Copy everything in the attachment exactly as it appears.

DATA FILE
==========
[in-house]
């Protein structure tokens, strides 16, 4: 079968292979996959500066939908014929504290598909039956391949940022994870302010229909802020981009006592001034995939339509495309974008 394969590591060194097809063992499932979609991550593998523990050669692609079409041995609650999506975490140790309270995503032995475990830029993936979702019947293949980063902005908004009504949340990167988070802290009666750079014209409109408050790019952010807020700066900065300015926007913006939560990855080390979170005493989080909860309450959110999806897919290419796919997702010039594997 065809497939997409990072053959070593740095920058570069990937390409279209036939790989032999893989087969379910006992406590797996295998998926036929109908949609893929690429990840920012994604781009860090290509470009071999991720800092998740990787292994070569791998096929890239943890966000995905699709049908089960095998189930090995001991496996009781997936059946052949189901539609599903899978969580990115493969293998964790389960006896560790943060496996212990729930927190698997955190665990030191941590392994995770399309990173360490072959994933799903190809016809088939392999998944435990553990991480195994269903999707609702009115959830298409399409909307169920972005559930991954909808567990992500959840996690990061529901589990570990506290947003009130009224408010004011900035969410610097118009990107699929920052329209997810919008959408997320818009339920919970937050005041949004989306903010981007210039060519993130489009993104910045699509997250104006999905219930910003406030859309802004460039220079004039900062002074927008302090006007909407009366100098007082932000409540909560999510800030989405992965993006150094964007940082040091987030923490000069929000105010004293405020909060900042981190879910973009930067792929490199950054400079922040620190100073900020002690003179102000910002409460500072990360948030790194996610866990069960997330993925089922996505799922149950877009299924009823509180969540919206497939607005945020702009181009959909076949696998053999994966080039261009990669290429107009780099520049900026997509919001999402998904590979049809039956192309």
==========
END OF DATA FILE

[in-house]
């Protein structure tokens, strides 16, 4: 079968292979996959500066939908014929504290598909039956391949940022994870302010229909802020981009006592001034995939339509495309974008 394969590591060194097809063992499932979609991550593998523990050669692609079409041995609650999506975490140790309270995503032995475990830029993936979702019947293949980063902005908004009504949340990167988070802290009666750079014209409109408050790019952010807020700066900065300015926007913006939560990855080390979170005493989080909860309450959110999806897919290419796919997702010039594997 065809497939997409990072053959070593740095920058570069990937390409279209036939790989032999893989087969379910006992406590797996295998998926036929109908949609893929690429990840920012994604781009860090290509470009071999991720800092998740990787292994070569791998096929890239943890966000995905699709049908089960095998189930090995001991496996009781997936059946052949189901539609599903899978969580990115493969293998964790389960006896560790943060496996212990729930927190698997955190665990030191941590392994995770399309990173360490072959994933799903190809016809088939392999998944435990553990991480195994269903999707609702009115959830298409399409909307169920972005559930991954909808567990992500959840996690990061529901589990570990506290947003009130009224408010004011900035969410610097118009990107699929920052329209997810919008959408997320818009339920919970937050005041949004989306903010981007210039060519993130489009993104910045699509997250104006999905219930910003406030859309802004460039220079004039900062002074927008302090006007909407009366100098007082932000409540909560999510800030989405992965993006150094964007940082040091987030923490000069929000105010004293405020909060900042981190879910973009930067792929490199950054400079922040620190100073900020002690003179102000910002409460500072990360948030790194996610866990069960997330993925089922996505799922149950877009299924009823509180969540919206497939607005945020702009181009959909076949696998053999994966080039261009990669290429107009780099520049900026997509919001999402998904590979049809039956192309």